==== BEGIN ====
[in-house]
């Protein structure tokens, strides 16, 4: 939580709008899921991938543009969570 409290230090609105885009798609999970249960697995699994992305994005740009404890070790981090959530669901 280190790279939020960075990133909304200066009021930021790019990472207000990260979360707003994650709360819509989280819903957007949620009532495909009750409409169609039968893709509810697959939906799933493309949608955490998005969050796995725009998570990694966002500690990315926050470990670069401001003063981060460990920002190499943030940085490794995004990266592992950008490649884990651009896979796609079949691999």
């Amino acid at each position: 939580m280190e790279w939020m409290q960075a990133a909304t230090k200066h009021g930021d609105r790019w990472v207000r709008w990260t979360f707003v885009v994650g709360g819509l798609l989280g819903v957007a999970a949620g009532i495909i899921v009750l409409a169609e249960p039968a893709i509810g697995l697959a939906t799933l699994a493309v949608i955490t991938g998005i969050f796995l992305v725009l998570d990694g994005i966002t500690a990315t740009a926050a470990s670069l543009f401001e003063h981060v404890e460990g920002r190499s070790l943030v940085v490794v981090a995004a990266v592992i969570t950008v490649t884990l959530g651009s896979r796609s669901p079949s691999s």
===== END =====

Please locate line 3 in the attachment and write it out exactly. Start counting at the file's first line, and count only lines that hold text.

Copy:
């Amino acid at each position: 939580m280190e790279w939020m409290q960075a990133a909304t230090k200066h009021g930021d609105r790019w990472v207000r709008w990260t979360f707003v885009v994650g709360g819509l798609l989280g819903v957007a999970a949620g009532i495909i899921v009750l409409a169609e249960p039968a893709i509810g697995l697959a939906t799933l699994a493309v949608i955490t991938g998005i969050f796995l992305v725009l998570d990694g994005i966002t500690a990315t740009a926050a470990s670069l543009f401001e003063h981060v404890e460990g920002r190499s070790l943030v940085v490794v981090a995004a990266v592992i969570t950008v490649t884990l959530g651009s896979r796609s669901p079949s691999s």